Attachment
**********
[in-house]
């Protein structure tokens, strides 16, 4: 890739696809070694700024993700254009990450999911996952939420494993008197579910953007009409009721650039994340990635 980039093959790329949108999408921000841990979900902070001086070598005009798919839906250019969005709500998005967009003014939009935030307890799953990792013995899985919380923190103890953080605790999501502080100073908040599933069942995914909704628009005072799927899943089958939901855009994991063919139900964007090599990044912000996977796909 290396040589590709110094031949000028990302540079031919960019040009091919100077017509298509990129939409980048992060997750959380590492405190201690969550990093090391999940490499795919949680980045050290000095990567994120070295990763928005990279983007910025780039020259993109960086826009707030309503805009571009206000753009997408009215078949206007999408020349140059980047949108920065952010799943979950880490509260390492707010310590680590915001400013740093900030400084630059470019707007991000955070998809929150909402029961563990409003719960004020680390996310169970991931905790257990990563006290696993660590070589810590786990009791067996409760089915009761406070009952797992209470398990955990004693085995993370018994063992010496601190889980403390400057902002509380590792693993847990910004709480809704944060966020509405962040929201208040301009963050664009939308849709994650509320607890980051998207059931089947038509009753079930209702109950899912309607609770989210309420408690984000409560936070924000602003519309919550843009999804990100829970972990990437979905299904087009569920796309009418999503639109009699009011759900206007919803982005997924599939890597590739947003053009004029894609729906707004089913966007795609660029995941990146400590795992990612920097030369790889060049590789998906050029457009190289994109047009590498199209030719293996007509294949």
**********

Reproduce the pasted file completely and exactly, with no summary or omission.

[in-house]
């Protein structure tokens, strides 16, 4: 890739696809070694700024993700254009990450999911996952939420494993008197579910953007009409009721650039994340990635 980039093959790329949108999408921000841990979900902070001086070598005009798919839906250019969005709500998005967009003014939009935030307890799953990792013995899985919380923190103890953080605790999501502080100073908040599933069942995914909704628009005072799927899943089958939901855009994991063919139900964007090599990044912000996977796909 290396040589590709110094031949000028990302540079031919960019040009091919100077017509298509990129939409980048992060997750959380590492405190201690969550990093090391999940490499795919949680980045050290000095990567994120070295990763928005990279983007910025780039020259993109960086826009707030309503805009571009206000753009997408009215078949206007999408020349140059980047949108920065952010799943979950880490509260390492707010310590680590915001400013740093900030400084630059470019707007991000955070998809929150909402029961563990409003719960004020680390996310169970991931905790257990990563006290696993660590070589810590786990009791067996409760089915009761406070009952797992209470398990955990004693085995993370018994063992010496601190889980403390400057902002509380590792693993847990910004709480809704944060966020509405962040929201208040301009963050664009939308849709994650509320607890980051998207059931089947038509009753079930209702109950899912309607609770989210309420408690984000409560936070924000602003519309919550843009999804990100829970972990990437979905299904087009569920796309009418999503639109009699009011759900206007919803982005997924599939890597590739947003053009004029894609729906707004089913966007795609660029995941990146400590795992990612920097030369790889060049590789998906050029457009190289994109047009590498199209030719293996007509294949």